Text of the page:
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RE: Corridor loading

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Seth,

I agree with Gerard.  When doing office buildings, especially "cube farm"
office buildings, I have nominally used 100 psf for the live loading (80
for the actual live load and 20 for the partition loading...you can use
the partition as either dead or live for various parts of the design
depending on which produces the "worst" effect...i.e. treat as live for
gravity loading, especially if doing it by LRFD/strenth design).  Even
though this might cost more upfront during the original construction of
hte building, it saves money when they reconfigure the office space and
the corridor now needs to go through the old office space.

If you are dead set on going tight to the code load minimums (or the
ownere is a complete penny pincher and is insisting on it), then what I
have done/seen in the past is to have small loading diagrams on the
structure plans that indicate where the various live loadings are located.
This is basically an architectural floor plan with shading/hatching to
shows the various loads.  While in reality, these "loading plans" could go
either in the architectural sets or the structural sets, I personally
would keep them in the structural sets...this way when some structural
engineering needs to reinforce the floor framing for the eventual future
reconfigurations, it would likely be easier to fine.  Now, the difficult
part is that according to some codes (as pointed out before) you would
also have to indicate these loading areas in the actual building.

HTH,

Scott
Ypsilanti, MI


On Mon, 2 Jun 2003, Gerard Madden, SE wrote:

> If this is a new building, use 80 psf live load and 20 psf partition
> load and then you don't need to worry about it. I haven't seen 50 psf
> used in a while except for little office mezzanines in warehouses. This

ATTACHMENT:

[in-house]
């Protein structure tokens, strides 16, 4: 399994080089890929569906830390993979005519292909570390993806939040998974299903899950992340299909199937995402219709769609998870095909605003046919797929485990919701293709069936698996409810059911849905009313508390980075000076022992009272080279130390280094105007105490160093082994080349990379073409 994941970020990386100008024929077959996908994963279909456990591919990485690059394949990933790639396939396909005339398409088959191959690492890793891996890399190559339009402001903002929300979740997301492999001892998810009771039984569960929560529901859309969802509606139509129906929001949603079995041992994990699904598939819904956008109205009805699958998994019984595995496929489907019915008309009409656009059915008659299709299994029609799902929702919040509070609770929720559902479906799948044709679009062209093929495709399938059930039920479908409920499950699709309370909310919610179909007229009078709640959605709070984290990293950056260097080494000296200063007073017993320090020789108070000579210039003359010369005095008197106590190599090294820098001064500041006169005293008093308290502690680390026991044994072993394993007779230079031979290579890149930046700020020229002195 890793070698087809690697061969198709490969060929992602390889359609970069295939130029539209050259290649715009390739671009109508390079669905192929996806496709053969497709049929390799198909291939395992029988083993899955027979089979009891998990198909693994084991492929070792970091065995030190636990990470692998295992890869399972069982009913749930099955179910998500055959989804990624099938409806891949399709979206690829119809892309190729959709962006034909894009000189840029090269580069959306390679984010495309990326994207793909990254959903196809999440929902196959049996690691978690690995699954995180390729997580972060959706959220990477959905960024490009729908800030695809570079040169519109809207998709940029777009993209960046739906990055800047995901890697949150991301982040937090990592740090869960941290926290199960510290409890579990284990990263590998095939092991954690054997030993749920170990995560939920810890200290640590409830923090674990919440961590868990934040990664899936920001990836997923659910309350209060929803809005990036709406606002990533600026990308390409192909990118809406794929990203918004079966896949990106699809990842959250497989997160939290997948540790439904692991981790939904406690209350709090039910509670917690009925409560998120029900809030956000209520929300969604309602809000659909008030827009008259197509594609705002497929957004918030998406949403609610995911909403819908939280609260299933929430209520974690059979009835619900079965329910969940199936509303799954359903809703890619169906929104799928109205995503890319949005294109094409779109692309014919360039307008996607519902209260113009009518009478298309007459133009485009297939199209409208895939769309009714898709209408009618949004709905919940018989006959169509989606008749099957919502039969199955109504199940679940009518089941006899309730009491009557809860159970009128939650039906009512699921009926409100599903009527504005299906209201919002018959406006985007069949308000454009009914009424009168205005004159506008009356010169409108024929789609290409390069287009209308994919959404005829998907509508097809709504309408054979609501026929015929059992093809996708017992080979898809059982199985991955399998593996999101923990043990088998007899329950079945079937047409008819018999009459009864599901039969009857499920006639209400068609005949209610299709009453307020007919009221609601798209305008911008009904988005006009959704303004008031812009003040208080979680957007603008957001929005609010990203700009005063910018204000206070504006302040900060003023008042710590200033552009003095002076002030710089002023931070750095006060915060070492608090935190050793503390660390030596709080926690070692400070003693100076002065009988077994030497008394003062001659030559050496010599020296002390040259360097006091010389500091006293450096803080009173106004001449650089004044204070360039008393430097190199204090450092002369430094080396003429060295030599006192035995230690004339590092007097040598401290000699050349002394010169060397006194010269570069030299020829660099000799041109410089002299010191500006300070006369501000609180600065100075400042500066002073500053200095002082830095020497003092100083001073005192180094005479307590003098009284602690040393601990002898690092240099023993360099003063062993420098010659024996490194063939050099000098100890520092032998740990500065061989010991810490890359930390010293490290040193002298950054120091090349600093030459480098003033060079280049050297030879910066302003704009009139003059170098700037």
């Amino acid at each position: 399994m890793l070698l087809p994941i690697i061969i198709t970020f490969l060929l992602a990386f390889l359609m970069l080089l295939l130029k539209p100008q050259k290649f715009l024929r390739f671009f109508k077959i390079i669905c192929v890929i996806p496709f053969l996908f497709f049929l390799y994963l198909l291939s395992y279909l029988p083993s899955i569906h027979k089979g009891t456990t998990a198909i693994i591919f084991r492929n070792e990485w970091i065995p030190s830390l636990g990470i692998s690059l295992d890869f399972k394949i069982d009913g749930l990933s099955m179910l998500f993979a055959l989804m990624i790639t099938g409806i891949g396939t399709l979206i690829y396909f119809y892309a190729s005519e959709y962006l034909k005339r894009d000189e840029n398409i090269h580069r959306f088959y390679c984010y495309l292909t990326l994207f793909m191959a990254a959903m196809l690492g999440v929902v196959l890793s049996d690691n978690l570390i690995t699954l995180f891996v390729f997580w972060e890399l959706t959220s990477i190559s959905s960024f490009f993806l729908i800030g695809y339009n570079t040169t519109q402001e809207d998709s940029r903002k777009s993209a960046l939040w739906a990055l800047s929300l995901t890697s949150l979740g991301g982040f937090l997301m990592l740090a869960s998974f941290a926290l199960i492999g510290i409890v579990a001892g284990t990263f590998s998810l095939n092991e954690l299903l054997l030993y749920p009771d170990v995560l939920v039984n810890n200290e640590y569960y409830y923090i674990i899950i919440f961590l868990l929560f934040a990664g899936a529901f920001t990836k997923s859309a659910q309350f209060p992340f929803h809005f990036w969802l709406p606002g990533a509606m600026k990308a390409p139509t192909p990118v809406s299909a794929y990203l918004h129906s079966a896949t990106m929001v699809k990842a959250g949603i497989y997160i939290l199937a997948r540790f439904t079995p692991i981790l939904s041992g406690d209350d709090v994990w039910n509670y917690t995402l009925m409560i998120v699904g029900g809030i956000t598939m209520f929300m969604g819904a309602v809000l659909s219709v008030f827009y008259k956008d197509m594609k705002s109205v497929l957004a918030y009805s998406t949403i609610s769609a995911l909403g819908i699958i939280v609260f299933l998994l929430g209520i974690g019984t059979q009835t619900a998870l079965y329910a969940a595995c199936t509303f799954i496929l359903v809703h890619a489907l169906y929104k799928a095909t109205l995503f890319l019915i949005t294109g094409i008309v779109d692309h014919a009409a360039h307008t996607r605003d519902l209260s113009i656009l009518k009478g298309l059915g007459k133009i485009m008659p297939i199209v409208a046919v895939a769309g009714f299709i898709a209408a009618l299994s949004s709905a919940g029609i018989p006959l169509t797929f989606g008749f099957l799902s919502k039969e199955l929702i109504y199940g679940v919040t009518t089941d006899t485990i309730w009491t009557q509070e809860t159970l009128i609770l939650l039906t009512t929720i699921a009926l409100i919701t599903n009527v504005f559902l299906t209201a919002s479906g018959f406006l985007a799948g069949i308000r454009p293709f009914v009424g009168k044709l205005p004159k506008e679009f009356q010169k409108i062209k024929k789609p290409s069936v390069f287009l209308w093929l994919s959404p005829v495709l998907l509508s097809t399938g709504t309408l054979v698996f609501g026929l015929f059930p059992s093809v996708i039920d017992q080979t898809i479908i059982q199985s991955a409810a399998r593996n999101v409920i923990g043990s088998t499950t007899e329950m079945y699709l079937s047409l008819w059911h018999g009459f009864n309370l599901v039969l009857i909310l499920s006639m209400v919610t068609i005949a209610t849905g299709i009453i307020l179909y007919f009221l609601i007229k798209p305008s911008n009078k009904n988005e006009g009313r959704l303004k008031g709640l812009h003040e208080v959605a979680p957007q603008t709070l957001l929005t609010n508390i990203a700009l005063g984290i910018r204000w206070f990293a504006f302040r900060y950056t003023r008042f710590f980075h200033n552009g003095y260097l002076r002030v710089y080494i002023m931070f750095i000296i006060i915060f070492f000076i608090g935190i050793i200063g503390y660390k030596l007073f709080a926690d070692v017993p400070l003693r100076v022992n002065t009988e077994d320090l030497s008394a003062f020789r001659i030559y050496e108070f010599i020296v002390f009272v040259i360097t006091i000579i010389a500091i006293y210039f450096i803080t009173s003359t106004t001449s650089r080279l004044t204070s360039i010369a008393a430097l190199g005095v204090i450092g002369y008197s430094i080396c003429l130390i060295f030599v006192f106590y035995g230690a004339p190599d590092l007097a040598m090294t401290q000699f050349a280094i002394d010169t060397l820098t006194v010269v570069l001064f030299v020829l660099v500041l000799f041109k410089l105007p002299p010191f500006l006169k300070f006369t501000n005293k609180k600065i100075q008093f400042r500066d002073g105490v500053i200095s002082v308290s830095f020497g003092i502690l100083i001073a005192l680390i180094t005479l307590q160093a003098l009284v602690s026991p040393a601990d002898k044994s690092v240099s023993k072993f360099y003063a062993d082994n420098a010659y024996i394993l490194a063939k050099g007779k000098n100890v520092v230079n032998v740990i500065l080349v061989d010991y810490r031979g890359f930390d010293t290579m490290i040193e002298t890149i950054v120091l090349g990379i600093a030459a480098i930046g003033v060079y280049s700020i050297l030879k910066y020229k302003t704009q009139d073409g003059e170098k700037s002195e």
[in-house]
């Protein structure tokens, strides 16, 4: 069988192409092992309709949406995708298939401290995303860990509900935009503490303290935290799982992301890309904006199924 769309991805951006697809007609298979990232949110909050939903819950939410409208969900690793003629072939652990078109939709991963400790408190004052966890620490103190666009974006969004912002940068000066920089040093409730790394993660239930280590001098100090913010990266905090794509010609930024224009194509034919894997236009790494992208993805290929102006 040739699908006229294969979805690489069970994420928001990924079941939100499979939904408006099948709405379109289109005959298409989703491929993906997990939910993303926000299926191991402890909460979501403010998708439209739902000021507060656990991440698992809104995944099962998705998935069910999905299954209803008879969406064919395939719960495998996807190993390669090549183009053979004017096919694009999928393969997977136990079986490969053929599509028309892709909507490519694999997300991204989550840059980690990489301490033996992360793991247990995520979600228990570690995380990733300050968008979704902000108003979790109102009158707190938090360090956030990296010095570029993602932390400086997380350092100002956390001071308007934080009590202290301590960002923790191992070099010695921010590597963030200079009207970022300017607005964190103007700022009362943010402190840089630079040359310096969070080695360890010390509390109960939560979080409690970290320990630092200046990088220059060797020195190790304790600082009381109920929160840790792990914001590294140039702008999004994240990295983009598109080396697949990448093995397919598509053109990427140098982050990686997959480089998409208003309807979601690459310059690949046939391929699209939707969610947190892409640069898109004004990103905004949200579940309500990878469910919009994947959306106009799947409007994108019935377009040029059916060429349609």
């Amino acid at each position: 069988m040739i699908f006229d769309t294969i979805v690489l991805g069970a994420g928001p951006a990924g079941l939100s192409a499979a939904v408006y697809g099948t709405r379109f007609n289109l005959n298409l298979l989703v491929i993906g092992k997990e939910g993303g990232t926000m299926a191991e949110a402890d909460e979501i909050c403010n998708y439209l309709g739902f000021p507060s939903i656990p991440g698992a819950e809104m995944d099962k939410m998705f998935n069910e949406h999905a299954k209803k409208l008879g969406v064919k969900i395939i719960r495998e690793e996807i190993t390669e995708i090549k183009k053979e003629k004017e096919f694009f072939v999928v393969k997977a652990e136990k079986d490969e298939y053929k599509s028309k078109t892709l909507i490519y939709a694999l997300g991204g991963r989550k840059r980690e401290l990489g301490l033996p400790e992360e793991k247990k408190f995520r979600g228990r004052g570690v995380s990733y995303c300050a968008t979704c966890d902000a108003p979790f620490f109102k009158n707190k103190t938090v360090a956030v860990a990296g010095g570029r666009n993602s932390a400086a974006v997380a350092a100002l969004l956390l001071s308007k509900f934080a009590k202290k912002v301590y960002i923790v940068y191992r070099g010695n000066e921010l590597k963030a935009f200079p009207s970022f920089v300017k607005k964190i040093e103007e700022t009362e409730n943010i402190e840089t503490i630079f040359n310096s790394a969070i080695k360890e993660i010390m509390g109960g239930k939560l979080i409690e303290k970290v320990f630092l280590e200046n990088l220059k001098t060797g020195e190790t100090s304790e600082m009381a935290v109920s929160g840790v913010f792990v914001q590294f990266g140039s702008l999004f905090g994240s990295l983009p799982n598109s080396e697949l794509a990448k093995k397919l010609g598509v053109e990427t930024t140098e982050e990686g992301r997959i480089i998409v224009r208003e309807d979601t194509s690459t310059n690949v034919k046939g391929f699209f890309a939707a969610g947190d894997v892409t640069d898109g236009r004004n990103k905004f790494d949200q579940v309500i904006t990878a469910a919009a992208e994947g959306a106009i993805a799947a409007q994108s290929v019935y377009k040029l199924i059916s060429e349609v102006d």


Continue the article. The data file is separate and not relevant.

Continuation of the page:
> gives you maximum flexibility for the inevitable re-model 5 years from
> now.
>
> -gerard
> Santa Clara, CA
>
> -----Original Message-----
> From: Seth W. Cutler [mailto:seth(--nospam--at)rlmorrisonengr.com]
> Sent: Monday, June 02, 2003 3:24 PM
> To: seaint(--nospam--at)seaint.org
> Subject: RE: Corridor loading
>
> I'm actually using UBC 97 but I'll take a look to see what is required
> for designating it.  When you say your drawings, I'm assuming you mean
> the structural plans.  Do I need to designate partition loading as well?
> It is considered a dead load so I'm guessing not.
>
> FYI:  My loads are as follows:
>
> Office:  20 psf partition (dead) , 50 psf Live
> Manuf:  75 psf Live
> Corridor:  100psf Live  (I can't imagine posting this at the exit paths)
>
> At 03:00 PM 6/2/2003, you wrote:
>
>
>
> >>>I also have some floors that have manufacturing, office, and corridor
> loading on the same floor.  Do I need to show on my plan which areas are
> designed for which loading?
>
> Not sure what code you're in, but take a look at IBC 2000 Sections
> 1603.3 and 1603.4 - They are particularly poorly worded, but they
> require that your drawings show which areas are designed for what live
> load, and that signs be posted in the building anywhere that the live
> load designed for is greater than 50 psf.
>
>
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